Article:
Caldor fire threatens more towns as California blazes destroy more than 1 million acres

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GRIZZLY FLATS, CALIF. - AUG. 18, 2021. A chairr stands in a charred home in Grizzly Flats, which was destroyed by the Caldor Fire on Wednesday, Aug. 18, 2021. (Luis Sinco / Los Angeles Times)
The Caldor fire ballooned from less than 2,000 acres to more than 50,000 two days later, leveling homes in Grizzly Flats and other communities. (Luis Sinco / Los Angeles Times)

Before California has even entered peak fire season, the state has already passed a grim milestone: more than 1 million acres burned.

A dozen large wildfires — including the monstrous Dixie fire and the destructive Caldor fire — as well as numerous smaller ones continue to char the landscape and turn thousands of residents into refugees.

Several fires remain at minimal containment days and even weeks after igniting, spurred by hot, dry conditions that have parched vegetation and primed it to burn — often at rapid speed. After igniting more than a month ago, the massive, multicounty Dixie fire was only 35% contained Thursday morning.

New fires seem to crop up almost daily. A pair of blazes — the Cache fire in Lake County and the French fire in Kern County — both erupted Wednesday, forcing swift evacuations. The Cache fire had burned 83 acres and was at least 30% contained Thursday evening, while the French fire had swelled to 3,223 acres with no containment, fire officials said.

Officials in Clearlake said crews were still working to battle the Cache fire, which has destroyed 56 structures and 158 vehicles but so far has not resulted in any fatalities.

The fast-spreading blaze forced authorities to focus first on evacuating residents, including students and staff at Lower Lake High School and Lower Lake Elementary School.

Officials said they planned to ask the Clearlake City Council to approve a local emergency declaration, which would help bring in needed resources for the fire recovery process.

Several other wildfires are also ravaging Northern California, including the Monument and McFarland fires, which are burning northwest of the Dixie fire and were sparked in late July by lightning.

Now burning into its fifth day, the Caldor fire in El Dorado County had surged to 68,630 acres by Thursday evening and remained 0% contained as firefighters working with limited resources struggled to create containment lines in rugged terrain.

With winds expected to arrive from the southwest, there are fears the fire burning east of Sacramento could push north on Thursday, threatening the communities of Kyburz, Pollock Pines and Sly Park, fire officials said. Firefighters are stationed in those areas to defend structures.

"That has been the main focus — critical infrastructure and structures — to protect those things with the resources we've had on-site," said Capt. Keith Wade, a public information officer for the California Department of Forestry and Fire Protection's Incident Management Team 6.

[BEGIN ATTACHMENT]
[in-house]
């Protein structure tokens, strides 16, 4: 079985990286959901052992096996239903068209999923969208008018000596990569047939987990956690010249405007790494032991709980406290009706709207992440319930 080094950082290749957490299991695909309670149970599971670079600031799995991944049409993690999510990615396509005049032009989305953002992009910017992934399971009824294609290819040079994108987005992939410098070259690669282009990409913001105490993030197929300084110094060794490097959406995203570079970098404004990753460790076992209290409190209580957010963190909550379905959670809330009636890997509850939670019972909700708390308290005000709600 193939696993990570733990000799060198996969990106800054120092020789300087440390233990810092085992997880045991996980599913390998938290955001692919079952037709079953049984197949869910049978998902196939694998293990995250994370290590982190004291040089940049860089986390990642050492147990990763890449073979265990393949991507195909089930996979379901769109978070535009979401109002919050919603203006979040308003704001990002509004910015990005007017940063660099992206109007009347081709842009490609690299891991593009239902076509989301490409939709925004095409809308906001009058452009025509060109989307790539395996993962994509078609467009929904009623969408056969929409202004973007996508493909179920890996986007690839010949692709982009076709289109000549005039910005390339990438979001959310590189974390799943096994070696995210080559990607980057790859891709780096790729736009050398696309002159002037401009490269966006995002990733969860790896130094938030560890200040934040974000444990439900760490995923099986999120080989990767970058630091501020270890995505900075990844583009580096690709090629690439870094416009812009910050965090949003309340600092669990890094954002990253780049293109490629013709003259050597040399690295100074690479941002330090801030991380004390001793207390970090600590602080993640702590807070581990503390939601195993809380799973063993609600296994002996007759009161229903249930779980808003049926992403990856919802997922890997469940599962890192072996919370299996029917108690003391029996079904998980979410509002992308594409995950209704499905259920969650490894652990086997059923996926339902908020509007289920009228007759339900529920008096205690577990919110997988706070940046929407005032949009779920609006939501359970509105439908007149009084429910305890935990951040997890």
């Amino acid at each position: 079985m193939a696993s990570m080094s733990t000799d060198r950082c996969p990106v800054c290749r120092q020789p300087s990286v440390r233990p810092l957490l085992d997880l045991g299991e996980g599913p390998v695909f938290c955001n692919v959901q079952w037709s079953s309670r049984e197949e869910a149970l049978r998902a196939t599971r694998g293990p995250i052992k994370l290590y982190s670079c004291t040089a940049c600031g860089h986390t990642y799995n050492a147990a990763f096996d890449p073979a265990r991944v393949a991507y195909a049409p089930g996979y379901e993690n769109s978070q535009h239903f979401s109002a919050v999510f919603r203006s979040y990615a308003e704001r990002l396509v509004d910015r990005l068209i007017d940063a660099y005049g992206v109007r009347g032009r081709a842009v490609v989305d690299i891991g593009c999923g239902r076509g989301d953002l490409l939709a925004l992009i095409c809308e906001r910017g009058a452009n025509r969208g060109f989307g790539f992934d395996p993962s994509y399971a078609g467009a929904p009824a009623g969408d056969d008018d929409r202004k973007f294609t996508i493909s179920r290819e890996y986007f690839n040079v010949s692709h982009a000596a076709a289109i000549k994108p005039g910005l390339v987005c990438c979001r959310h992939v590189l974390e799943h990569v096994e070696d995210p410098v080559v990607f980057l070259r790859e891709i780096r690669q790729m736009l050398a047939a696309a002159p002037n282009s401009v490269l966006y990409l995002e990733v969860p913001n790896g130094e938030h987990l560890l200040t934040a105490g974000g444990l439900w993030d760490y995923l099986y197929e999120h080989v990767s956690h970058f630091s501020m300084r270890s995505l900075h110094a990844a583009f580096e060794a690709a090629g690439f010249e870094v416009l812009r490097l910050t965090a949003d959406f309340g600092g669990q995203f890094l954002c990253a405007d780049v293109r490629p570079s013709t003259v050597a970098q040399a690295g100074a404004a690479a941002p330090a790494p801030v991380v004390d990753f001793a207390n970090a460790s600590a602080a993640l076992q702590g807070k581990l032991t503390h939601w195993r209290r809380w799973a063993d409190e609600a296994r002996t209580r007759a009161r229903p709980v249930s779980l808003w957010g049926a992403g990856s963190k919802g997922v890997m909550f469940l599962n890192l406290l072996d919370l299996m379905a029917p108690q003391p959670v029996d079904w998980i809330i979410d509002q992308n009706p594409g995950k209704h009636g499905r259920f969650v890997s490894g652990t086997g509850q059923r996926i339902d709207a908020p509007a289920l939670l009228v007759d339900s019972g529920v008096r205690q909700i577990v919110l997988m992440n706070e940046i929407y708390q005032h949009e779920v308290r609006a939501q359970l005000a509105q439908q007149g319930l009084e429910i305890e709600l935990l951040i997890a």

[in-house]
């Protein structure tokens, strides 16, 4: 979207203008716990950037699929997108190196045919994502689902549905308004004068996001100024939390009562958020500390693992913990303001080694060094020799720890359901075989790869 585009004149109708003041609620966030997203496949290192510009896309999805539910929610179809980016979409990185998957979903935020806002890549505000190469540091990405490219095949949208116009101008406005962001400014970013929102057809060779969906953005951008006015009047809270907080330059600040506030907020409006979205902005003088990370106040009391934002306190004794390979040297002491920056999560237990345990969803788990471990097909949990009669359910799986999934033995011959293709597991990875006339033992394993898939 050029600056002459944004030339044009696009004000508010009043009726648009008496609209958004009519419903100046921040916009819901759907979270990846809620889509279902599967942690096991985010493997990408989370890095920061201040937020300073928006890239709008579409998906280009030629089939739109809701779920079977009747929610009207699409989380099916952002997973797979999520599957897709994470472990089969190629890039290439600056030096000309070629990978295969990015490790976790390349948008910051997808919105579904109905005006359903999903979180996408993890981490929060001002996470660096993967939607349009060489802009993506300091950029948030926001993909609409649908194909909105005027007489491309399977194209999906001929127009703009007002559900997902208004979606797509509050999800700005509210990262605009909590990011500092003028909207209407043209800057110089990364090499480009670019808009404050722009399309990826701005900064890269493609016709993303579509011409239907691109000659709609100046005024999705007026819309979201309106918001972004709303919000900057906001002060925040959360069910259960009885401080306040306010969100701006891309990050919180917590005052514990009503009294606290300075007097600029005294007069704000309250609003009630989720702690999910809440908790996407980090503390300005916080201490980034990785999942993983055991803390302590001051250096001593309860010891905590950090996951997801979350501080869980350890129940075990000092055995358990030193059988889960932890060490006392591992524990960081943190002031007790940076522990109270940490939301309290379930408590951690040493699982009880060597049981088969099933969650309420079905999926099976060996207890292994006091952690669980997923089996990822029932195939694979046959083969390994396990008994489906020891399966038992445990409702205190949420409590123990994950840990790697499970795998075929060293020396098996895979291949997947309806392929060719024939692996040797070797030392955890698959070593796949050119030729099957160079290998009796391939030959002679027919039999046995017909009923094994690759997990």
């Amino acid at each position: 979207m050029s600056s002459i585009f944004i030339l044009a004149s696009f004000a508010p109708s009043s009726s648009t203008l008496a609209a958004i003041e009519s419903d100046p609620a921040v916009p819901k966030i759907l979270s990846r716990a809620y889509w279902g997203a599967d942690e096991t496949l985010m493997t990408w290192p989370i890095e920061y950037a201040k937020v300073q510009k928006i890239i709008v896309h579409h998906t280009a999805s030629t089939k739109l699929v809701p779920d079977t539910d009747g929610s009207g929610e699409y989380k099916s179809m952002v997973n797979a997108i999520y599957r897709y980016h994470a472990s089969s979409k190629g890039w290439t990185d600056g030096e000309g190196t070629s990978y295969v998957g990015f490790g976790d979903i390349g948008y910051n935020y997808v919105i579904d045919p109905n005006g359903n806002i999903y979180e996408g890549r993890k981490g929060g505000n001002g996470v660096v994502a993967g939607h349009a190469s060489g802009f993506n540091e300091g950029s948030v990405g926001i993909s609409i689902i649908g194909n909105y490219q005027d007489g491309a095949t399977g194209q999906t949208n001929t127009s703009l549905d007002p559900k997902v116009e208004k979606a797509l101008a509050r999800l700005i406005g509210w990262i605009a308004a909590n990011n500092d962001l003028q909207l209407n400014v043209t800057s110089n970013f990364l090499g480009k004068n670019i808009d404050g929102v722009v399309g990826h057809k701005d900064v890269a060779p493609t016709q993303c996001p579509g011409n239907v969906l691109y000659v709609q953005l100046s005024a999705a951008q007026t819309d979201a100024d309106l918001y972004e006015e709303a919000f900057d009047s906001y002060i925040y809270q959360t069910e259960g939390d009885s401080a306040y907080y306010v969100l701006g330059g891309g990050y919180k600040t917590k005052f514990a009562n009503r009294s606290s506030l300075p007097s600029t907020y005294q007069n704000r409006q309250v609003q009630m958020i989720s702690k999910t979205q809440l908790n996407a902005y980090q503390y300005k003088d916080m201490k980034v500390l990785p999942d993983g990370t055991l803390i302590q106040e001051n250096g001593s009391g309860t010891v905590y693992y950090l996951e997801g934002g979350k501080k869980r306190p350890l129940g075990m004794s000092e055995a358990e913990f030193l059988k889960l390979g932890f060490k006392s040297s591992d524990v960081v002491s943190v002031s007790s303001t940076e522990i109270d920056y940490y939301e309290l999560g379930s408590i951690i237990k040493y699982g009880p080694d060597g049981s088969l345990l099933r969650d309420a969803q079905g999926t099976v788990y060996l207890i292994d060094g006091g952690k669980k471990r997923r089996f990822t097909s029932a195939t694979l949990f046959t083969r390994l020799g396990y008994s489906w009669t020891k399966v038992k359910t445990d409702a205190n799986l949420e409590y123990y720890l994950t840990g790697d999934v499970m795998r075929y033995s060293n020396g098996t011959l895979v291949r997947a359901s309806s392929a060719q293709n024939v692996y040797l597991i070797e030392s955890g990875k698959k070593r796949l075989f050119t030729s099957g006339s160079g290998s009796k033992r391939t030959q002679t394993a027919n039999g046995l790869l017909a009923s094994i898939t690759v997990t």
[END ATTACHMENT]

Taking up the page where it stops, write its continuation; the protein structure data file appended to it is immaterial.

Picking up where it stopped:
The Caldor fire exploded Monday afternoon, ballooning from less than 2,000 acres to more than 50,000 two days later, and leveling Grizzly Flats and nearby communities, according to fire officials.

More than 5,000 people in the fire's path have had to flee their homes. The blaze has already consumed a church, a school and other structures and injured at least two people.

"We know that there was significant damage in those areas," Wade said.

A damage assessment team that arrived Wednesday was going house to house to tally the destruction and could have an update by Friday, Wade said.

As the blaze continues to spread, crews battling the conflagration have more than doubled, from 250 to just over 650.

Resources have been stretched thin by multiple fires raging across the state. And it's a constant challenge to determine where to place firefighters, especially in remote areas, Wade said.

"There's a lot of operational decisions that need to go into play as we attack these large-scale fires," he said Thursday. "Where to focus our firefight: Do we take it head-on, or do you determine that it's best to fight from the air, or do you take more of a defensive stance in certain places?"

The Dixie fire — the second-largest wildfire in California history — had seared more than 678,000 acres by Thursday as containment has inched up in recent days.

It continues to threaten several communities, and on Thursday morning, flames were close to Janesville, according to the latest incident report.

Winds that have spurred red flag warnings across Northern California for several days are expected to die down. Though fire officials said the weather change could offer some respite, they warned that challenging conditions remain.

"We'll still expect activity just because the dry air that's around us, the dry fuels and the receptiveness of everything," fire behavior analyst Brian Newman said during a briefing Thursday morning. "It's allowing that fire to keep going over there and keep challenging lines."

Times staff writer Gregory Yee contributed to this report.

This story originally appeared in Los Angeles Times.

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